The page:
This is a “surprise” review because Transparent was not a television series that I expected to be watching. At least, not watching anytime soon; perhaps ever.
Don’t misinterpret what I’m saying, please. It has nothing to do with the subject matter. While it’s true that I don’t have an overwhelming interest in transgender studies, that doesn’t mean that I would go out of my way to avoid the topic. It’s just that there’s a whole lot of stuff out there to watch, much of it well within my wheelhouse. I just didn’t think this was one of the shows that was going to make the cut on my already-crowded list.
As with many things in my life, it was my wife, Sharon, who made the difference here.
Since we finished watching Grimm a while back, we haven’t really had a series that we watch together. Our interests tend to diverge in regards to television. Her tastes are largely reality-TV focused, and there’s absolutely nothing wrong with that. My tastes lean heavily towards fiction, and within that subset, heavily towards speculative fiction—superhero shows, or science-fiction type programming. And, no, I don’t think there’s anything wrong with that either. Occasionally, a show such as Grimm will catch our mutual interest. Or, Lost, which we watched together. Or, This Is Us, which was one of our favorites last season.
Sharon had recorded a few episodes of Transparent on the Sundance Channel. After watching these, she told me that she thought I would like the program. Based on her recommendation, I was willing to give it a shot. As always, my beautiful and perceptive wife was correct. I love this show. I immediately located the show on our Kodi smart TV box, so that we could watch it without commercials, and we plowed our way through the 10-episode first season.
I was already a Jeffrey Tambour fan from his days as Hank Kingsley on The Larry Sanders Show and as George Bluth on Arrested Development. In Transparent, he plays retired political science professor Mort Pfefferman, who has decided, late in life, to live as his feminine identity Maura Pfefferman. The first season is mostly about Maura coming out to her family and their reaction. As it turns out, his ex-wife Shelly (played by Judith Light), has known about the feminine side of Mort for years. Their eldest child, daughter Sarah (Amy Landecker) is at first the most accepting of their offspring, but she is going through her own “coming-out” as well, as she leaves her husband for an ex-roomate she once had a lesbian relationship with. Son Josh (Jay Duplass) is a music producer who has trouble maintaining a relationship with any woman, and he is intially the most resistant to his father’s new lifestyle. Youngest daughter Alexandra, or Ali (Gaby Hoffman), seems to be a lost soul refusing to grow up, and she is also exploring her own sexuality in the series. Strictly heterosexual during the first season, but her best friend Syd Feldman (Carrie Brownstein) admits that she’s sexually attracted to Ali before the season ends. I imagine this will take the Ali character to new places.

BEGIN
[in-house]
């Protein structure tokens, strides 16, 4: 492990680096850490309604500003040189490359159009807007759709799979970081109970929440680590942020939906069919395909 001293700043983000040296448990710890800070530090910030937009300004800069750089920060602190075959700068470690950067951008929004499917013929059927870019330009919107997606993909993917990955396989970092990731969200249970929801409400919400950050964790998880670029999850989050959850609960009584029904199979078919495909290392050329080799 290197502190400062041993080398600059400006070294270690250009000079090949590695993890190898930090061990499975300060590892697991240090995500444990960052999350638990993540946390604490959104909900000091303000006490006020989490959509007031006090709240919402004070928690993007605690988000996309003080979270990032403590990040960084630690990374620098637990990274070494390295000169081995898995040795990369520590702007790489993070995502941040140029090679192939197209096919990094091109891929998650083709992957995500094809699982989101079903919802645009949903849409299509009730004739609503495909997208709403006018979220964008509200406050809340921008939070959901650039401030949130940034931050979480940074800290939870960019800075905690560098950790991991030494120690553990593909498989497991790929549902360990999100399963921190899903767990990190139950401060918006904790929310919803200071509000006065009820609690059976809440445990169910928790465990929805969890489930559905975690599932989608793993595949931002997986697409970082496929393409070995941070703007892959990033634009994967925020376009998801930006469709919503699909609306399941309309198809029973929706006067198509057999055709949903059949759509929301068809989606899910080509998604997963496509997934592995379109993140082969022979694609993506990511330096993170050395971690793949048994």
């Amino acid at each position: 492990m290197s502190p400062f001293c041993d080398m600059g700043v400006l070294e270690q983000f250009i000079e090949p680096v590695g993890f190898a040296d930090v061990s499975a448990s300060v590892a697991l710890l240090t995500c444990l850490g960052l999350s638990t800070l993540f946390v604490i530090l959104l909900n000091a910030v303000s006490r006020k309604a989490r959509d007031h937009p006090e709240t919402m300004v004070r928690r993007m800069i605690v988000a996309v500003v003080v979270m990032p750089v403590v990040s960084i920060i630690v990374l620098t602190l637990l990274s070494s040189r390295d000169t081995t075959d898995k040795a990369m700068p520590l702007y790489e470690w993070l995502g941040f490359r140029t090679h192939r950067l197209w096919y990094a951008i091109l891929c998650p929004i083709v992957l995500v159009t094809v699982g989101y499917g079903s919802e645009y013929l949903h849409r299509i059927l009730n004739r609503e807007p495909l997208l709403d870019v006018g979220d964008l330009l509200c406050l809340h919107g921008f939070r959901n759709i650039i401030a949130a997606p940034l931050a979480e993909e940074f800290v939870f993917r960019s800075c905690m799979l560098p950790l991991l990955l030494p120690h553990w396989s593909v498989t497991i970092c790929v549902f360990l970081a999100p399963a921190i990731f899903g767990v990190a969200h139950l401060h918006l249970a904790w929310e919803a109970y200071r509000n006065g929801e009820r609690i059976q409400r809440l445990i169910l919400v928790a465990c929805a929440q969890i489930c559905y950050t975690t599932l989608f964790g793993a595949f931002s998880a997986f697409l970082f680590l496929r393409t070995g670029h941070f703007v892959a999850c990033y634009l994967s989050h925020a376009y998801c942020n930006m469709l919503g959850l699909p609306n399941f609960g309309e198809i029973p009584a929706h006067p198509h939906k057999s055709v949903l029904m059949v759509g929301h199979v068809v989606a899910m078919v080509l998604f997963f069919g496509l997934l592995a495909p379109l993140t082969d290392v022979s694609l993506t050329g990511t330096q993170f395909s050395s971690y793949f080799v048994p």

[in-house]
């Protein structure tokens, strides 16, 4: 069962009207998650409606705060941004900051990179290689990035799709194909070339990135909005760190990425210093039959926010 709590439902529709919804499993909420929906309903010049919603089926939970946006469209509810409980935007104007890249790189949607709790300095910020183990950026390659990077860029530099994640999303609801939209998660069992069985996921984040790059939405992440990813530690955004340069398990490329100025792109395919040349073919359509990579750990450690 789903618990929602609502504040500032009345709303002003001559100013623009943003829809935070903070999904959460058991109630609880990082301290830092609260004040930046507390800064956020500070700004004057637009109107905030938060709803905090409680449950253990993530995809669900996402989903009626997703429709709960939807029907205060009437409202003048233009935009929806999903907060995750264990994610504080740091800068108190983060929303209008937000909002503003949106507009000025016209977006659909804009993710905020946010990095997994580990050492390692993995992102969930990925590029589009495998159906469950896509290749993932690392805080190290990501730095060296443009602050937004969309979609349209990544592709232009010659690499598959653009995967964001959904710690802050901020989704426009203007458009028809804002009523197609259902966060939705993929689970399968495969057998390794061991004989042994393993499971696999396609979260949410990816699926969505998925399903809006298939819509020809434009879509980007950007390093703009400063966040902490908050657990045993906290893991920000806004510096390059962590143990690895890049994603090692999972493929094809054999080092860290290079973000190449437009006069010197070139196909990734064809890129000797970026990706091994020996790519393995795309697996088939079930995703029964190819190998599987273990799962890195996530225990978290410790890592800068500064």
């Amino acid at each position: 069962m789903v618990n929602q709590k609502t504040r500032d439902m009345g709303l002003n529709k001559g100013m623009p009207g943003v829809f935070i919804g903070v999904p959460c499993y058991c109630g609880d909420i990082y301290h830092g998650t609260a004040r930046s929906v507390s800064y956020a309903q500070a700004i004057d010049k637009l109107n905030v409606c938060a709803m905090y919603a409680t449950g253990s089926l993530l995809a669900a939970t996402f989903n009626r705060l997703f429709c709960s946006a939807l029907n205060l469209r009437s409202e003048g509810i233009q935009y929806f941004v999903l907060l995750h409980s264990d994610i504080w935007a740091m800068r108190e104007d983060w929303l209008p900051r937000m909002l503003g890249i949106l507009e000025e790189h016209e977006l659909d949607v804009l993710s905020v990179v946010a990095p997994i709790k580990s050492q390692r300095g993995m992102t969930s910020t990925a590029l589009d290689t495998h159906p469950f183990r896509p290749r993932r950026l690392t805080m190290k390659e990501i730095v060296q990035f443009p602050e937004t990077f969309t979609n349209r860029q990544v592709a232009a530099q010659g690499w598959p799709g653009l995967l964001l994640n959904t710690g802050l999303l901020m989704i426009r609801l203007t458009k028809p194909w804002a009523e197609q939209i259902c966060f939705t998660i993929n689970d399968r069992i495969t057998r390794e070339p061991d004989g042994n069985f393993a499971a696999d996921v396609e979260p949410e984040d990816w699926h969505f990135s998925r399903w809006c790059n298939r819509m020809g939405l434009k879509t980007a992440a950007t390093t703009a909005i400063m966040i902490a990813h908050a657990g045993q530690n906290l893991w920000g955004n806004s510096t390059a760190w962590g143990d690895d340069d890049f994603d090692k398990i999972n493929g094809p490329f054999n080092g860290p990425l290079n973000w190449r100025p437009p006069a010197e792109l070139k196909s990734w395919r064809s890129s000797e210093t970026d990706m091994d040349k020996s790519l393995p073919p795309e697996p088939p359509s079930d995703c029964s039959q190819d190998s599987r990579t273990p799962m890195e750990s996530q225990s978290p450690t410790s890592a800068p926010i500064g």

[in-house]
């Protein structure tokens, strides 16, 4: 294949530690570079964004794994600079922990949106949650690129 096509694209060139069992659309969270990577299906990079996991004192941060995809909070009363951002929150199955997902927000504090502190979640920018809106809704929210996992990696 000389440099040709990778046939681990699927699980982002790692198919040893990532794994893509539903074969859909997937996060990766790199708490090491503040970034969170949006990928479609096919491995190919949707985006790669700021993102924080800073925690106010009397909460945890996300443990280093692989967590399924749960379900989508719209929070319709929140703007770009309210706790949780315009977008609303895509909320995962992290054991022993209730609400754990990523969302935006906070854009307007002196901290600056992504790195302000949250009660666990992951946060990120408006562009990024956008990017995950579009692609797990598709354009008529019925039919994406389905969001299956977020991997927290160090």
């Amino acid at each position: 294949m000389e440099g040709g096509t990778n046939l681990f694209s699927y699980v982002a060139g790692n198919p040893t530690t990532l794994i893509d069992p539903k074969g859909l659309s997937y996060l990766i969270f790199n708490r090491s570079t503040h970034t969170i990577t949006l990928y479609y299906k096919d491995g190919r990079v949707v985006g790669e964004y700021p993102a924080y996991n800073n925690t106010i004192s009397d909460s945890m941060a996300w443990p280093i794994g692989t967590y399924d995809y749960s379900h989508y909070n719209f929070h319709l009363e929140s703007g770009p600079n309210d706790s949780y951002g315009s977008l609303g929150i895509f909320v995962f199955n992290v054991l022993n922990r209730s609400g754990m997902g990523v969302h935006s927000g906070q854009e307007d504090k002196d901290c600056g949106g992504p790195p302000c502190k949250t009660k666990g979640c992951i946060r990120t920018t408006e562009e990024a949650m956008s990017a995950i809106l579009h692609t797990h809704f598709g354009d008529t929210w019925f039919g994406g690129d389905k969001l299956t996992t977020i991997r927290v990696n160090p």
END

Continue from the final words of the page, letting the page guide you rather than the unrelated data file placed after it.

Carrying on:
The show also actively explores Jewish religious themes. The Pfefferman’s are culturally Jewish, but they’re far from devout. Josh begins a relationship with Rabbi Raquel Fein (Kathryn Hahn) during Season 1. Shelly’s second husband, Ed, passes away during the season, so we get to peek into Jewish funeral customs and rites.
For a non-Jewish viewer such as myself, this look into the world of Judaism is as unfamiliar as the exposure to the transgender community issues. I am always interested in learning more about subjects I know little about.
The series is hard to pin down to a single genre. Much like This is Us. It is drama. It is comedy. It is slice-of-life and fantasy at the same time. There’s a lot of sex and occasional nudity on the program, so it’s not for the kiddies. And the transgender topics are handled with sensitivity and taste. I would prefer to watch this over anything with Caitlyn Jenner in it any day. I don’t mean to offend anyone with that statement. I just can’t stomach watching anything Kardashian adjacent.
The main cast is fantastic, but the supporting cast is equally so. Melora Hardin plays Sarah’s lesbian love interest Tammy. I knew her face but couldn’t place her until I Googled her. She played Jan Levinson on the American version of The Office. She was great on that show as well. Rob Heubel is a familiar face from television and movie comedies, and he is excellent as Sarah Pfefferman’s husband. Bradley Whitford plays Mort’s cross-dressing friend Mark, and appears in several episodes as Marcy.
I enjoyed watching the first season of this series. And I look forward to catching up on the rest.
See, a show doesn’t have to have superheroes or Klingons in it for me to watch it.